by Lucas Joel Tuesday, September 22, 2015
A paleontologist at a dig site wipes sweat from her brow, drinks from a water bottle and scratches her beard before peeling it off to expose her bare face to the cool air. If that sounds odd to you, it is meant to be. This is the Bearded Lady Project (BLP), a new documentary film project headed by filmmaker Lexi Jamieson Marsh and University of Wyoming paleontologist Ellen Currano. BLP, which launched in summer 2014 with funding from Currano’s National Science Foundation early career development grant, aims to highlight geoscience gender stereotypes, which include bearded men in plaid shirts doing dangerous fieldwork that women cannot or should not do, the filmmakers say.
BLP began as a conversation between Currano and Marsh in which Currano said, half-jokingly, that she felt that, in her male-dominated profession, her job would be easier if she had a beard.
As Marsh and Currano note on the project’s website, female paleontologists “have come a long way” since the early 1800s, when Mary Anning discovered and excavated some of the first fossil marine reptiles from the cliffs of Lyme Regis in England, but had to turn them over to men for scientific study. “But there are still miles and miles to go,” they note.
According to the BLP website, women represent just 16 percent of U.S. geoscience faculty, 17 percent of Paleontological Society professional members (not including students), 13 percent of Paleontological Society Fellows, 9.5 percent of winners of the Schuchert Award (the top society award for a paleontologist under age 40), and, over the course of the Paleontological Society’s 100-year history, about 5 percent of the officers. And, the filmmakers note, no woman has ever been awarded the society’s Strimple Prize for amateurs.
The project entails Marsh and her crew visiting female paleontologists working in the field to film and interview them, and to take portraits. Before filming, they glue fake beards to the paleontologists' faces. “We want to connect the face of women to fieldwork, and show that women can be scientific, outdoorsy, strong leaders,” Marsh says. “We’re challenging an image of fieldwork, which is: Men being men doing hard work.”
The project conducted its first film shoot in Wyoming, where Currano does fieldwork. Since then, BLP has visited paleontologists in the field across the country. Recently, the team visited an all-female team from the University of Michigan (UM) at their field site in California’s Mojave Desert where they were excavating Miocene-aged mammal fossils. The landscape, part of the Mojave’s colorful Rainbow Basin, was perfect for filming, Marsh says. “You could point your camera in five different directions and have five equally stunning backdrops.”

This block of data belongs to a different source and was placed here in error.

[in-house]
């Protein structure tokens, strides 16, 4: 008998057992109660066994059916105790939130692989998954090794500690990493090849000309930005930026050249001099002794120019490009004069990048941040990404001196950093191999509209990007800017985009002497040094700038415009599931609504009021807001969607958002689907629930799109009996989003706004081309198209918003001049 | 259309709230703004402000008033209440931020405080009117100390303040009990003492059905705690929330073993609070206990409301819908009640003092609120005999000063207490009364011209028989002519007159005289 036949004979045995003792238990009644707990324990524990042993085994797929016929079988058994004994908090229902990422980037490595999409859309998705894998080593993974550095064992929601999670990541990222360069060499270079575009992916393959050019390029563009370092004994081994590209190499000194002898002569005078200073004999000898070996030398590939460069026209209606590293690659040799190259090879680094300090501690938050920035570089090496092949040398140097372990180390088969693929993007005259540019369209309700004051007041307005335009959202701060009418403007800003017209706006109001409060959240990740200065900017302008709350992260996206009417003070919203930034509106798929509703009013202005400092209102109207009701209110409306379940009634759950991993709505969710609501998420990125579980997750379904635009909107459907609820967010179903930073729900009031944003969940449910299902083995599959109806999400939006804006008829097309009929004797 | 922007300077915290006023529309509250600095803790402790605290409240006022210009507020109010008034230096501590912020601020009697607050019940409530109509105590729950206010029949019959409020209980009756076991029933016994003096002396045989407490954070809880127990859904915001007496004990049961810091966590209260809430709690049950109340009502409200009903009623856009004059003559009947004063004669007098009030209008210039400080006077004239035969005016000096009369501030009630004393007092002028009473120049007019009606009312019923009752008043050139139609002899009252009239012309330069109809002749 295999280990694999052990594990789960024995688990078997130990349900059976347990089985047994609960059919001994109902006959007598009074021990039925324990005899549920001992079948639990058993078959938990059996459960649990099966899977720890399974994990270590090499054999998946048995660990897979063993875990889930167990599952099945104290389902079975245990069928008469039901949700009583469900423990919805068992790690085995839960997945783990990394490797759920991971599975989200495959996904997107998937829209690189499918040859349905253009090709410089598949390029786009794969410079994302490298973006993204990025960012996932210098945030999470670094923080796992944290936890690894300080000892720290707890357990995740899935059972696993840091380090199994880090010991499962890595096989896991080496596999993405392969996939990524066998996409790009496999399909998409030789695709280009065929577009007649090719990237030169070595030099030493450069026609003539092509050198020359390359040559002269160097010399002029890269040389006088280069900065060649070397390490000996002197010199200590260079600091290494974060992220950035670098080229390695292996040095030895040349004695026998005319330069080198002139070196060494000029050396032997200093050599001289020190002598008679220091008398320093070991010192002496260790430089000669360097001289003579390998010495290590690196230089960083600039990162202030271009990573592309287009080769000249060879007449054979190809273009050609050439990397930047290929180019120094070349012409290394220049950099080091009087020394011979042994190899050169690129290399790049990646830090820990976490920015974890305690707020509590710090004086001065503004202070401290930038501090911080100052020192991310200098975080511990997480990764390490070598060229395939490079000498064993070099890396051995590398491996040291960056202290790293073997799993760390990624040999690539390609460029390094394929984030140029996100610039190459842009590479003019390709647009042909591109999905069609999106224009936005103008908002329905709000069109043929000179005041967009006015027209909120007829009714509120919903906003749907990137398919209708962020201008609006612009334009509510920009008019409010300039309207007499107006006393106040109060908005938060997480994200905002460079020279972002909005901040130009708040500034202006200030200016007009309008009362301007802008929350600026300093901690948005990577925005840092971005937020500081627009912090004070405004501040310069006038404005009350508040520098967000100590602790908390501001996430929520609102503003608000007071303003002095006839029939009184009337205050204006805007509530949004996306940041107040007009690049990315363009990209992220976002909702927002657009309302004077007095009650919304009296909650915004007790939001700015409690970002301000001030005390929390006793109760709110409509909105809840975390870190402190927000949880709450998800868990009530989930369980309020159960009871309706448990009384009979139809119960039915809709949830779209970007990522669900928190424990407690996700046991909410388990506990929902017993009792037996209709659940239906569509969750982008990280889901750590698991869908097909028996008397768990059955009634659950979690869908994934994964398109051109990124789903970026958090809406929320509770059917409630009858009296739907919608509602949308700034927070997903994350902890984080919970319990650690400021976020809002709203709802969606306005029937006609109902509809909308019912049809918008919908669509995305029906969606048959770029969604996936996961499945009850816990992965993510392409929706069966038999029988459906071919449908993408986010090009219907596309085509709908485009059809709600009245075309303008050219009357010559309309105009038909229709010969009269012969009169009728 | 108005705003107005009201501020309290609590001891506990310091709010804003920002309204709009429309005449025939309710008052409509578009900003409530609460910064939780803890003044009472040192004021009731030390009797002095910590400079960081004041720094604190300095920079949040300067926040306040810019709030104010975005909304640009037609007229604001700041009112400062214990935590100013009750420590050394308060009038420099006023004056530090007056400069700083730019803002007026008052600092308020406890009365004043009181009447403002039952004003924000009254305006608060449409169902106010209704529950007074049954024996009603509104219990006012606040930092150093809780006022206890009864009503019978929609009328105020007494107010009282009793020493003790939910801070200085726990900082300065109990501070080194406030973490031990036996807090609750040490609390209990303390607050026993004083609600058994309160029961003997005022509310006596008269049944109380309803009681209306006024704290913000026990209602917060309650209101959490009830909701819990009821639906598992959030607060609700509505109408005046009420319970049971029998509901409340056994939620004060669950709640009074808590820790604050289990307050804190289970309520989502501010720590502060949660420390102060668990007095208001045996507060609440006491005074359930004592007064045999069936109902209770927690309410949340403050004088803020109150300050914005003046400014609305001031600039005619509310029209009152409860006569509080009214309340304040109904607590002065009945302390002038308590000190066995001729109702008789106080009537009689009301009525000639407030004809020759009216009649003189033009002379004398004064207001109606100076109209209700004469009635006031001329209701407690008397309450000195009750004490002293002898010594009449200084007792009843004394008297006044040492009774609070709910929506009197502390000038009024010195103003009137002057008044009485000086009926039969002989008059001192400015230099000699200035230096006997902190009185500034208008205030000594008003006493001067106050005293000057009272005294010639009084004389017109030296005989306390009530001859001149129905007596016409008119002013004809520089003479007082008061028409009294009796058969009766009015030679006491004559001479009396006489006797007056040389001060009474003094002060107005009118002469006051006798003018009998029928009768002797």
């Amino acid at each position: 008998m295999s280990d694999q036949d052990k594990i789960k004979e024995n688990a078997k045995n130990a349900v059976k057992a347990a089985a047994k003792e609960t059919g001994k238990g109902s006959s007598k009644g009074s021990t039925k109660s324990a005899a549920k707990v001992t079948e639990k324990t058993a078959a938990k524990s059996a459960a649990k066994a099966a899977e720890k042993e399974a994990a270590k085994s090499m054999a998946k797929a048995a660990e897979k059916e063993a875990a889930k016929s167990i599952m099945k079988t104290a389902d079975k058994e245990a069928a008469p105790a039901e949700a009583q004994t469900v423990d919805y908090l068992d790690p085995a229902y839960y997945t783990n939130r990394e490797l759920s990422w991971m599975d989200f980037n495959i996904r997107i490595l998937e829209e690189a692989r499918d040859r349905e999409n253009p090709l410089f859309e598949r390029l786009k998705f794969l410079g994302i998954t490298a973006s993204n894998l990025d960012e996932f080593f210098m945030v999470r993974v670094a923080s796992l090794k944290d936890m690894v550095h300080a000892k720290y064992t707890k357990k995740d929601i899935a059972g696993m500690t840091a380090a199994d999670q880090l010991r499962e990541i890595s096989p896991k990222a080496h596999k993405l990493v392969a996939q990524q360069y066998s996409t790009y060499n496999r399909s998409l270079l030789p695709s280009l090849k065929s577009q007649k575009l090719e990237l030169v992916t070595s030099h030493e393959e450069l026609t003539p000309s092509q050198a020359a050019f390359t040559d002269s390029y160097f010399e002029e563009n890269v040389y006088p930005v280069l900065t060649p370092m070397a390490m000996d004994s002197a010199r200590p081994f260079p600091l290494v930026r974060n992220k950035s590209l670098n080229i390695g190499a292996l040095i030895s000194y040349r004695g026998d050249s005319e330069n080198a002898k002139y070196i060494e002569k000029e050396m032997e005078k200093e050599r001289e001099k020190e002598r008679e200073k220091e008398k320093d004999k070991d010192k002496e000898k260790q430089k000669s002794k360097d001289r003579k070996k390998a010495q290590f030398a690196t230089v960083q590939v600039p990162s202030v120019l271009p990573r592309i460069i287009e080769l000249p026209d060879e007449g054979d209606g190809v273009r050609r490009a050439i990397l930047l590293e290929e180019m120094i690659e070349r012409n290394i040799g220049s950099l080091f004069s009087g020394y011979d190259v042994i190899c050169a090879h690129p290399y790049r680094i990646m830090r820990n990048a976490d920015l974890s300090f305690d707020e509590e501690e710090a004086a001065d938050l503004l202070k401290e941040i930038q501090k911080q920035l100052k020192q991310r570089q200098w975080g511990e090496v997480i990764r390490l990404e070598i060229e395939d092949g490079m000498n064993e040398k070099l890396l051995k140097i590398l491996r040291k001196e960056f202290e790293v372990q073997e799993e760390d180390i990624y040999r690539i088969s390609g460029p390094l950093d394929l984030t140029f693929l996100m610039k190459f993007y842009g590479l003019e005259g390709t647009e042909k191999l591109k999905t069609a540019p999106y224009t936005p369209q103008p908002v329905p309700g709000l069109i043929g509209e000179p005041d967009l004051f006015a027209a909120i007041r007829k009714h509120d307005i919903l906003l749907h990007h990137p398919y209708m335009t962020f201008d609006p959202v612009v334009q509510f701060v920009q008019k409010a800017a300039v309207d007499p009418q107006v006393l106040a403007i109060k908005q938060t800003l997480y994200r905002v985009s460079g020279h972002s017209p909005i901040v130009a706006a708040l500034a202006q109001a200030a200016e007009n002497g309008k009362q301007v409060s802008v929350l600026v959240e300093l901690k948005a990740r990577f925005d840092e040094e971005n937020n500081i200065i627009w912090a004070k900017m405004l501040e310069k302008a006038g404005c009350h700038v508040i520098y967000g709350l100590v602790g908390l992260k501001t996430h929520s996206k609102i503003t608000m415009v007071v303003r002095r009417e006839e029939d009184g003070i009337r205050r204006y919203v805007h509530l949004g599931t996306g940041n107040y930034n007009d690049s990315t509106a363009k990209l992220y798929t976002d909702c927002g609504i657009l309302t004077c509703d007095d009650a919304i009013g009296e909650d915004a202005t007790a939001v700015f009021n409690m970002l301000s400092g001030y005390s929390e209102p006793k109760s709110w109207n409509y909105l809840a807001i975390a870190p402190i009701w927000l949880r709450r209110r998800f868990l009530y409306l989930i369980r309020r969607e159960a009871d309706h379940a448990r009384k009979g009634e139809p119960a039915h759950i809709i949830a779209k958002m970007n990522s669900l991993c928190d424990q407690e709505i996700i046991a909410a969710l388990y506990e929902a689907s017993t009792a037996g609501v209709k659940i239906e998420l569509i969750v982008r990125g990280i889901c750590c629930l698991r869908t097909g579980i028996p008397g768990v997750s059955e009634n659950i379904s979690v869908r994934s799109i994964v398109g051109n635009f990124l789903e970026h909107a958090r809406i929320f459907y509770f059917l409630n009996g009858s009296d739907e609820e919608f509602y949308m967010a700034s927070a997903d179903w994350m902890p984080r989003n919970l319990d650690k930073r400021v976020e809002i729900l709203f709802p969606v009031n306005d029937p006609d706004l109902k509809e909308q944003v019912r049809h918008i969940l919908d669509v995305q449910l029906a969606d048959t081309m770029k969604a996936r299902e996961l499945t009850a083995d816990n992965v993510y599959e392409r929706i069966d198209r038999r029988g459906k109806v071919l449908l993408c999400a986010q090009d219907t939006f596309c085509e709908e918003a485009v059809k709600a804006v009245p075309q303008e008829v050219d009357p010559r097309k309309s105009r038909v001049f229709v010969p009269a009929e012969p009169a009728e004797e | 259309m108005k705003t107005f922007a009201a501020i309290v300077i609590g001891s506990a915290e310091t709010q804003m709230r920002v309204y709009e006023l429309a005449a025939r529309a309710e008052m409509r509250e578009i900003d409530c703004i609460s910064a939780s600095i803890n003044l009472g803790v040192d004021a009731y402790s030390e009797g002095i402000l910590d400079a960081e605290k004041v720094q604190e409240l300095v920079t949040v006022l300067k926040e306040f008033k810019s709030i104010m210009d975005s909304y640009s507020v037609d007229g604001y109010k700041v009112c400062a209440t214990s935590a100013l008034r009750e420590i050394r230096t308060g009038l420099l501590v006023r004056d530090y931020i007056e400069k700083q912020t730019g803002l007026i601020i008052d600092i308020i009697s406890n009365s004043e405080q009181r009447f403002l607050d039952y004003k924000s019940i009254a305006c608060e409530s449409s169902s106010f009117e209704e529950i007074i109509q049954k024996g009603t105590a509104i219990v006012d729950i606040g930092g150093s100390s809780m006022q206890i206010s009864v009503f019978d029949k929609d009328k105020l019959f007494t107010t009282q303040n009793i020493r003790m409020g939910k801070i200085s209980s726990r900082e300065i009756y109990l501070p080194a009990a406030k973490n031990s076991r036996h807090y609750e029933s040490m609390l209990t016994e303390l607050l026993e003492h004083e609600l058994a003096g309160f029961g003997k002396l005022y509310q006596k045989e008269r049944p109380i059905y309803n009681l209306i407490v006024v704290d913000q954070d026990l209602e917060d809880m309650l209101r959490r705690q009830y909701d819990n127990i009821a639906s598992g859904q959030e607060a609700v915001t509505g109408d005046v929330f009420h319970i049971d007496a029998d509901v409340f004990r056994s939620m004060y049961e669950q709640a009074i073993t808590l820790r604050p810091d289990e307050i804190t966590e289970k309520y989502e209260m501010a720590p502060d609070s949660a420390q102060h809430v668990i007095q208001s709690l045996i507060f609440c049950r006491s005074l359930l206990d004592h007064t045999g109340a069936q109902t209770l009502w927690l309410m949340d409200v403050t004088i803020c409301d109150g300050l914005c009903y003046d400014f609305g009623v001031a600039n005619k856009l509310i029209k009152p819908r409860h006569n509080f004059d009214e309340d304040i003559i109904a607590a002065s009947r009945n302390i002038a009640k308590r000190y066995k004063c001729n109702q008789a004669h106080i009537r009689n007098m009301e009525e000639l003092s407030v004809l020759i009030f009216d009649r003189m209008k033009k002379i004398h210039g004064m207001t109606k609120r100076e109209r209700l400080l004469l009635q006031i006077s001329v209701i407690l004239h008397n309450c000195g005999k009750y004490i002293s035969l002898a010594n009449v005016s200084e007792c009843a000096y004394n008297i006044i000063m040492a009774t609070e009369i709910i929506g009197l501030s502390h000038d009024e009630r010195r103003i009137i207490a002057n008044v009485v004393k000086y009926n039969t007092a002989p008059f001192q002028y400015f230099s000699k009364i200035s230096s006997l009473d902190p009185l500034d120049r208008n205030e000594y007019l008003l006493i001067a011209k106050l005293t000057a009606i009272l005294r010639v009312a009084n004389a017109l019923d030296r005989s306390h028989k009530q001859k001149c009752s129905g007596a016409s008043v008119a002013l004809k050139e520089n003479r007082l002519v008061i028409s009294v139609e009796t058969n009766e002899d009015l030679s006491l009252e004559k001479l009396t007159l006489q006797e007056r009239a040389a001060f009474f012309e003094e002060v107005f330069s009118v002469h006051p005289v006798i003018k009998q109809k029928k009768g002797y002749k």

“It was nice to be part of something that highlights women scientists in the field. It felt empowering,” says UM doctoral candidate Tara Smiley, one of the paleontologists BLP filmed in the Mojave. “I think the beard, even though it felt bizarre and weird on my face, made our work more relatable to pictures we’re used to seeing from this kind of fieldwork.”
EARTH informally polled a few female paleontologists not involved with BLP and received varied responses. Some raised questions about the project’s impact on young girls' perceptions of women in science, technology, engineering and math (STEM) fields.
“I definitely support the underlying mission of the Bearded Lady Project — advancing women in science and paleontology — but I’m not sure the manner in which they’re addressing the problem of female underrepresentation is as effective as it could be,” said one. “We would all love to see more women win the Schuchert Award,” she said. “But while I appreciate the BLP’s goal of promoting women and challenging gender stereotypes, I do wonder if they’re not just attacking a straw man; I don’t and have never pictured paleontologists as burly bearded men. I think Dr. Ellie Sattler [the female paleobotanist portrayed by actress Laura Dern in the 1993 movie “Jurassic Park”] probably did some good work in coloring the general public’s perception of paleontologists, at least among our generation.”
“Why not document women scientists in the field, arrayed in their natural level of femininity?” she added. “I get that the beards are supposed to be tongue-in-cheek, but I feel like more real and accurate images of women in science would give more exposure to our research and more fully support little girls choosing STEM fields in the future.”
Another female paleontologist said: “I have mixed feelings about the BLP. On the one hand, any exposure to women in science, especially for young girls, seems like a good thing. On the other hand, this seems overly silly to the point where it takes a serious field scientist and makes her look like she’s playing dress-up, which might have the opposite effect on young girls.” Also, she noted, the filmmakers might be unwittingly sending another message. “The classic bearded lady at the circus is part of the freak show — that doesn’t seem like a good thing.”
BLP filming continues, and the final documentary, which will be about 40 minutes long, is scheduled to be released in early 2017. Portraits will be on display at the 2016 annual meeting of the Geological Society of America in Denver, and trailers and images are available on the BLP website. More information about the project can be found on Twitter @beardedladyproj or email the team at firstname.lastname@example.org.
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